Following the secession of South Sudan in 2011 as a result of self determination, referendum run in accordance with the Comprehensive Peace Agreement (CPA) that ended the conflicts over South Sudan, Khartoum has the opportunity to focus more intensely on developing its economy and creating more opportunity for foreign investors who are eager to bring capital into the country. The country is therefore emerging as a regional economic powerhouse
Sudan’s with real gross domestic product grew 3.6% as at 2013, according to figures released by the African Economic Outlook – a tripartite partnership of the African Development Bank, the OECD Development Centre, and the United Nations Development Programme. Economic growth in Sudan is driven primarily by agriculture, followed by gold, oil and transit fees for goods transported through the country.
The Sudanese economy is expected to grow by 3.7% in 2015, according to the International Monetary Fund’s latest World Economic Outlook, published in October 2014. In the World Bank’s January 2015 Global Economic Prospects Report, Sudan’s economy is projected to grow by 2.5% in 2015, 2.8% in 2016, and 3.0% in 2017.
The Republic of the Sudan is situated in the eastern north of Africa, and bordered by Libya, Egypt, Eritrea, Ethiopia, South Sudan, Central African Republic, Chad and Saudi Arabia across the Red Sea. This unique geographical location makes Sudan as a bridge between different African regions namely, North Africa, East Africa, Central Africa and the Horn of Africa while also linking the Sub-Sahara Africa to the Middle East and the Gulf countries. In addition, four of Sudan neighbours are land-locked (Ethiopia, South Sudan, Central African Republic and Chad) and depend partly on Sudan Sea ports for their exports and imports.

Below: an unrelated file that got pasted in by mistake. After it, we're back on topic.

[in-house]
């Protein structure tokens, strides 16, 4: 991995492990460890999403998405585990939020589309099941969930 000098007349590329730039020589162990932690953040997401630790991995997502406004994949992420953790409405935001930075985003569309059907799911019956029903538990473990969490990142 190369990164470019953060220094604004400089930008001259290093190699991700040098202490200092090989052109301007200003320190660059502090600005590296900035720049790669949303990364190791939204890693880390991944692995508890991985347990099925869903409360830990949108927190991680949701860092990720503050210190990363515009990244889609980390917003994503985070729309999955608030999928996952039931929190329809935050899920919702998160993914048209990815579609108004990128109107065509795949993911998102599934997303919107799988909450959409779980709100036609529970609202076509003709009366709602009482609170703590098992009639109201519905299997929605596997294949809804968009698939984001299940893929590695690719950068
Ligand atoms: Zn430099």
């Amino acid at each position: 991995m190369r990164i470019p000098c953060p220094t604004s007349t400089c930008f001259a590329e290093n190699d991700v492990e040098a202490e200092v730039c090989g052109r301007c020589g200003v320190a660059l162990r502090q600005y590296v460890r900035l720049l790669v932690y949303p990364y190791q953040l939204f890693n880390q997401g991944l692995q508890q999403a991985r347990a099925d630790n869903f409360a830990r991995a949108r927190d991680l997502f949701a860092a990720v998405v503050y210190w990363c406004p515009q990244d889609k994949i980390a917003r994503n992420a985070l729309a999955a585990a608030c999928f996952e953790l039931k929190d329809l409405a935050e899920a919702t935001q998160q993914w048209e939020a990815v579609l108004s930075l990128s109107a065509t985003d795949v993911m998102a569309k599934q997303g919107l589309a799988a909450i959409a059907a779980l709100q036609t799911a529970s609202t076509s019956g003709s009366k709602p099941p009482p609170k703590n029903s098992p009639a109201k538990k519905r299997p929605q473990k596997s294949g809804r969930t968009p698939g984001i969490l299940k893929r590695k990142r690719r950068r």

Sudan is also a member of the Common Market for Eastern and Southern Africa (COMESA), the biggest free trade area on the continent, with 20 members stretching from Libya to Swaziland.
It is committed to taking concrete steps to bolster competitiveness, as seen in the release of the 2012-2014 Interim Poverty Reduction Strategy Paper (IPRSP) in October 2013 under the auspices of the IMF. It recently implemented a package of austerity measures following the secession of South Sudan, removing 3.6 billion Sudanese pounds (approximately US$ 630 million) worth of fuel subsidies. Khartoum has also vowed to maintain macroeconomic stability by cutting down on non-essential spending and closing tax loopholes.
An effort is also being made to decentralize the economy by setting up one-stop shops for economic development and government licenses on the state level. This will potentially encourage investment and help small and medium enterprises take root throughout the country. Currently, China has shown the most interest in investing in Sudan, along with Turkey, South Africa, Indonesia and several Gulf states.
Agriculture remains the most important economic sector on which the majority of the population depends for lively hood. The arable land in Sudan estimated at 200 million acres, the majority of which is yet to be cultivated.
With the recent surge in foreign investments in agriculture, especially from Arabic Gulf countries, Sudan is poised to be food basket of the Middle East.
The Arab Economic Summit in Riyad – Saudi Arabia, 2013 has adopted an initiative by H.E. President Omer Al-Bashir of Sudan aimed at filling the deficit in food production in Arab countries through Sudan’s huge untapped agricultural resources. To this end the Summit directed the Arab funds and financial institution to allocate 20% of their finance to agriculture in Sudan. This week a highly powered Sudanese-Saudi Joint Ministerial Commission held a meeting in Khartoum to detail the projects to be implemented within that initiative. A similar meeting was concluded in Abu Dhabi, UAE, last week where a common understanding has been reached on boosting the Joint investments in Agriculture.